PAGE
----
Lowry was a keen walker throughout his life and the present work, painted in 1950, belongs to a series of landscapes that are far removed from his depictions of the crowded urban streets. In some works the figures included are reduced to a few suggestive brushstrokes, dwarfed by the expanse of landscape surrounding them. In others, as in the present work, Lowry takes this vision a stage further denoting human existence, not by including people themselves but by using a sign of human habitation instead.
The inclusion of a solitary house, perched on a hillside, is a recurring motif in Lowry's work and connects the present work with others where the central element becomes an expression of the isolation that Lowry felt throughout his life. This theme of solitary existence is emphasized by the depiction of Top Withins, a house near Haworth in Yorkshire that was inspiration for the setting of Wuthering Heights that Emily Brontë describes in her novel of the same title. Although Top Withins was originally thought to have been the sole inspiration for Wuthering Heights, the exterior described by Brontë is closer to the 17th Century building, High Sunderland Hall (now demolished) which was situated just outside Halifax.
Maurice Collis (op. cit., p. 22), in his early monograph, commented that the solitary houses that Lowry sometimes includes in his work can be read metorphorically, 'It is possible to carry further this identification of his subjects with himself by looking more closely at his houses. The windows are sometimes like his eyes, sometimes like his whole face as it would be represented in an abstract style. The half human houses watch the scene with mournful detachment. This variation of the theme of the solitary, where Lowry is not only the figures in a scene but becomes a presence watching it, is suggested at times by the composition alone. For instance, it is a common thing to find a barrier in the foreground of his pictures - railings, posts or the like - as if he were looking on from behind a barrier, which he could not pass. And what could better sum up what has been said than the lonely Heathcliff's House?'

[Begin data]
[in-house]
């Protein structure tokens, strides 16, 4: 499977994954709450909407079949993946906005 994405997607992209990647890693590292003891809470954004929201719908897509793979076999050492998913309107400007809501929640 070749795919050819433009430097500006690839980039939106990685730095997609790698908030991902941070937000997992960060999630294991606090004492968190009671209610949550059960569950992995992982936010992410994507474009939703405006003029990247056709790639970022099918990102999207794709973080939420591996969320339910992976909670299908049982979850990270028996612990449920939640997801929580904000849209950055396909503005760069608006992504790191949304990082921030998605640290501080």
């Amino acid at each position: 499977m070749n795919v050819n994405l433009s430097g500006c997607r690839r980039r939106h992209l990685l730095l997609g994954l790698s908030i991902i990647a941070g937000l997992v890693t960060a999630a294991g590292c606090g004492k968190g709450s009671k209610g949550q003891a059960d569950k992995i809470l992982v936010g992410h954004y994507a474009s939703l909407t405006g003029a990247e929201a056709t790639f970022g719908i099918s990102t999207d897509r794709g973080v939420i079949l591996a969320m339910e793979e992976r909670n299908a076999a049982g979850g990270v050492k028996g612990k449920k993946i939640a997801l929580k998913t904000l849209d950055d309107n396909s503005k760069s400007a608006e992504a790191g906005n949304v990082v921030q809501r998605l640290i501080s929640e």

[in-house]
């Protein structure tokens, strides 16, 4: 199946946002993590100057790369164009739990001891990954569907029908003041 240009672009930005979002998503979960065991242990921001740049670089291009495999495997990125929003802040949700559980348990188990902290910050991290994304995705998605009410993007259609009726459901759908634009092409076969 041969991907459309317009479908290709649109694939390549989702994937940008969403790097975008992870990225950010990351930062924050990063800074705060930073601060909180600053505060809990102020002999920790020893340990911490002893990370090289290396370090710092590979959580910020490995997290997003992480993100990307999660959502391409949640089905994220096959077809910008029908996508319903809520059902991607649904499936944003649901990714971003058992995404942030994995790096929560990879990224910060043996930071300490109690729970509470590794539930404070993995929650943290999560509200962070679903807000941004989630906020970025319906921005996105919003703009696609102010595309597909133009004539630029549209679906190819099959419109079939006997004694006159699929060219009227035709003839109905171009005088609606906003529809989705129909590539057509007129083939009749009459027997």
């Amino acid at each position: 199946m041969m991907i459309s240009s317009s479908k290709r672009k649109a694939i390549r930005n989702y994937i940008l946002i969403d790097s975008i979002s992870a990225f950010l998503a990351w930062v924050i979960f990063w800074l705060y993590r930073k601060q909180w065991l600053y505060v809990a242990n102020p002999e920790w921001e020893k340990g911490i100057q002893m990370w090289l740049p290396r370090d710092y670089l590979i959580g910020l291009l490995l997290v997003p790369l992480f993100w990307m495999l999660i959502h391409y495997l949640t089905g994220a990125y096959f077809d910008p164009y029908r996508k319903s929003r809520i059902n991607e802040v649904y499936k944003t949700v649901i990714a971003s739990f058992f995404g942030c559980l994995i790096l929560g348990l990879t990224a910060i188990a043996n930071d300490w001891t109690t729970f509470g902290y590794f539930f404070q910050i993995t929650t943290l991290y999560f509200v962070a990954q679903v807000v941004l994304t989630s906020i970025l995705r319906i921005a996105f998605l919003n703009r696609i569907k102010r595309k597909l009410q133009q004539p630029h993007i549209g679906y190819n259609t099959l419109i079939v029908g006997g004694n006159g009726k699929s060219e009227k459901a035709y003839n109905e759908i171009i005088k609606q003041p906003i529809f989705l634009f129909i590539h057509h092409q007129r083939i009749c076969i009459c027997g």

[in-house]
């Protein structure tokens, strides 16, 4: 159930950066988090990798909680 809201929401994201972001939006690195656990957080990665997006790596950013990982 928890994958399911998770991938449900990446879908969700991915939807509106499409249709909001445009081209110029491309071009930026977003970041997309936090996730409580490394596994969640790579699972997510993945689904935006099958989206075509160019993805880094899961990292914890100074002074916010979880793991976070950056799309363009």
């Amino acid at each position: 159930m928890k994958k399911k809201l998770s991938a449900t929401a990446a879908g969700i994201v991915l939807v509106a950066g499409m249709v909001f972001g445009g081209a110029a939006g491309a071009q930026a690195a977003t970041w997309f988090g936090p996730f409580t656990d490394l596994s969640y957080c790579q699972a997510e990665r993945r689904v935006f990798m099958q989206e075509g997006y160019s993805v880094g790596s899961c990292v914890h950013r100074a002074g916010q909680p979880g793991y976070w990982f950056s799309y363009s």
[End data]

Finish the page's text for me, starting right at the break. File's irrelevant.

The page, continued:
Michael Howard comments, 'For Lowry, nature offers no sanctuary, nowhere to shelter, unless it be a solitary farmhouse locked into the bleak empty landscape ... He saw derelict houses as fitting images to express his own sense of alienation from the world. These pictures are the creations of a highly focused libidinal sensibility. In terms of the emptiness and 'umheimlich-ness' of such works, it is possible to revisit his biography and to read his life as a series of evictions, both physical and psychic. His birth; the move from Victoria Park to Pendlebury; his mother's death; the consequent dereliction of 117 Station Road and his removal to a smaller house just around the corner, prior to his final and reluctant move to Mottram, a place in which he never felt 'at home', and which he used to merely as a base for his travels, are all actions of expulsion and separation' (see M. Howard Lowry A Visionary Artist, Salford, 2000, pp. 220-1).